His bedroom door opened two minutes later, but there was still enough time to set things to rights.
“Son?” Henry Petrie asked softly. “Are you awake?”
“I guess so,” Mark answered sleepily.
“Did you have a bad dream?”
“I… think so. I don’t remember.”
“You called out in your sleep.”
“No, don’t be sorry.” He hesitated and then spoke from earlier memories of his son, a small child in a blue blanket-suit that had been much more trouble but infinitely more explicable. “Do you want a drink of water?”
“No thanks, Dad.”
Henry Petrie surveyed the room briefly, unable to understand the trembling feeling of dread he had wakened with, and which lingered still — a feeling of disaster averted by cold inches. Yes, everything seemed all right. The window was shut. Nothing was knocked over.
“Mark, is anything wrong?”
“Well… g’night then.”
“The door shut softly and his father’s slippered feet descended the stairs. Mark let himself go limp with relief and delayed reaction. An adult might have had hysterics at this point, as a slightly younger or older or child might also have done. But Mark felt the terror slip from him in almost imperceptible degrees, and the sensation reminded him of letting the wind dry you after you had been swimming on a cool day. And as the terror left, drowsiness began to come in its place.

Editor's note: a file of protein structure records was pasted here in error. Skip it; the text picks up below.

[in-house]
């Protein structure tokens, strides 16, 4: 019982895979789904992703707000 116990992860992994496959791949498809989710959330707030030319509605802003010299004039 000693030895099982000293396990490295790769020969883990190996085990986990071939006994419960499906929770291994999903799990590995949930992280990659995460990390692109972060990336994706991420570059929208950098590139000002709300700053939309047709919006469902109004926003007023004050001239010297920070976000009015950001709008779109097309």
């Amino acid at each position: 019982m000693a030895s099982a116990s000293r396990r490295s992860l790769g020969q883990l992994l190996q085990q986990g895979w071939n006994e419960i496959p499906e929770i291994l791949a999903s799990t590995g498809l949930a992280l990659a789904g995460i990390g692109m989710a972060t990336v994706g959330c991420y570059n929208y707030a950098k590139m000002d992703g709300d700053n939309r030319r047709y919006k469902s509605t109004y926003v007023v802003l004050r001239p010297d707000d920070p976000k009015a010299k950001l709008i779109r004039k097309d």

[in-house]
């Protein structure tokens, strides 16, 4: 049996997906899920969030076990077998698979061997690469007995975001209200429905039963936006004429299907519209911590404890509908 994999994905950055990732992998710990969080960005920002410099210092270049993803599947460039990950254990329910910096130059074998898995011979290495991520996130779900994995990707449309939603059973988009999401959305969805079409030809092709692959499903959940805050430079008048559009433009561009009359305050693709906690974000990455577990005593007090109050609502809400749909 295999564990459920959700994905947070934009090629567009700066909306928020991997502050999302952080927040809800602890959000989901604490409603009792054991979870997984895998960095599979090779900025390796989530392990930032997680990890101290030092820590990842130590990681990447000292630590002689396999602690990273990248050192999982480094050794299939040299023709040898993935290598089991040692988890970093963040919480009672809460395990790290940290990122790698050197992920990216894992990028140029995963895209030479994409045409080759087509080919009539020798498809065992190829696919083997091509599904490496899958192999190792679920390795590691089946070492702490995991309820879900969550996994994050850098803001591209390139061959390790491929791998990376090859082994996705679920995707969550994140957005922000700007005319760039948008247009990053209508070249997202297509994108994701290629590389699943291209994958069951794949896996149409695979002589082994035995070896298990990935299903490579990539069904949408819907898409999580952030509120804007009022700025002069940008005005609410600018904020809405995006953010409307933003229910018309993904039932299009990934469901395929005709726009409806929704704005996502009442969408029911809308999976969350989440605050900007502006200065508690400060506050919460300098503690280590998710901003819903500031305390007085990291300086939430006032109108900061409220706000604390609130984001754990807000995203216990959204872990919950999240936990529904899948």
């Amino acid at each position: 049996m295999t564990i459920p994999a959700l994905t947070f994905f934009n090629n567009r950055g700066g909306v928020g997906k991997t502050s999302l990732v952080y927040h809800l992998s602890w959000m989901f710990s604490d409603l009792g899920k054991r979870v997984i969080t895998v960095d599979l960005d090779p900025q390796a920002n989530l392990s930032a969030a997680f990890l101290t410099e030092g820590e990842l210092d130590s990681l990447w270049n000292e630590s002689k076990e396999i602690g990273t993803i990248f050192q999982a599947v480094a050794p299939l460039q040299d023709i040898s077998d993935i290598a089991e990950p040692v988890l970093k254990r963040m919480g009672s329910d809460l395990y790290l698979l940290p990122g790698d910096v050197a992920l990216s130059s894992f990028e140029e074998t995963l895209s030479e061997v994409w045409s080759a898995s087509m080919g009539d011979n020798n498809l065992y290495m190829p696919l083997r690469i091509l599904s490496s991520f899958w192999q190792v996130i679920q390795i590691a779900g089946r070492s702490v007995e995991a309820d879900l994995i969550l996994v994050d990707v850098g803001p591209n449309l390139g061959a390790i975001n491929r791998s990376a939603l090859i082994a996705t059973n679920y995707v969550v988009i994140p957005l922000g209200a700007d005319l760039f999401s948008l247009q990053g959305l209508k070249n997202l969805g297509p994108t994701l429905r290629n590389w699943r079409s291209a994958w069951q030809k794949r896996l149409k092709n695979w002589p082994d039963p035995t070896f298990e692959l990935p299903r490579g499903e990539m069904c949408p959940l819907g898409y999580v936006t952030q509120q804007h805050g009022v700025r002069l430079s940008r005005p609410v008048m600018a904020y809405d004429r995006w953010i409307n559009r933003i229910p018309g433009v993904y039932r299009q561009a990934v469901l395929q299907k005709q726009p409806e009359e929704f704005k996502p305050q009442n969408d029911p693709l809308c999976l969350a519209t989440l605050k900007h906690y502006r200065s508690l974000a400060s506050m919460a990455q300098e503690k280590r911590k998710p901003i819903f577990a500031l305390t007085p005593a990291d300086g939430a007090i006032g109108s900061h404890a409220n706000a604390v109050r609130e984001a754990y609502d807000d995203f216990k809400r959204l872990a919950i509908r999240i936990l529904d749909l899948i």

Before drifting away entirely, he found himself reflecting — not for the first time — on the peculiarity of adults. They took laxatives, liquor, or sleeping pills to drive away their terrors so that sleep would come, and their terrors were tame and domestic: the job, the money, what the teacher will think if I can’t get Jennie nicer clothes, does my wife still love me, who are my friends. They were pallid compared to the fears every child lies cheek and jowl with in his dark bed, with no one to confess to in hopes of perfect understanding but another child. There is no group therapy or psychiatry or social services for the child who must cope with the thing under the bed or in the cellar every night, the thing which leers and capers and threatens just beyond the point where vision will reach. The same lonely battle must be fought night after night and the only cure is the eventual ossification of the imaginary faculties, and this is called adulthood.
In some shorter, simpler mental shorthand, these thoughts passed through his brain. The night before, Matt Burke had faced such a dark thing and been stricken by a heart seizure brought on by fright; tonight Mark Petrie had faced one, and ten minutes later lay in the lap of sleep, the plastic cross still clasped loosely in his right hand like a child’s rattle. Such is the difference between men and boys.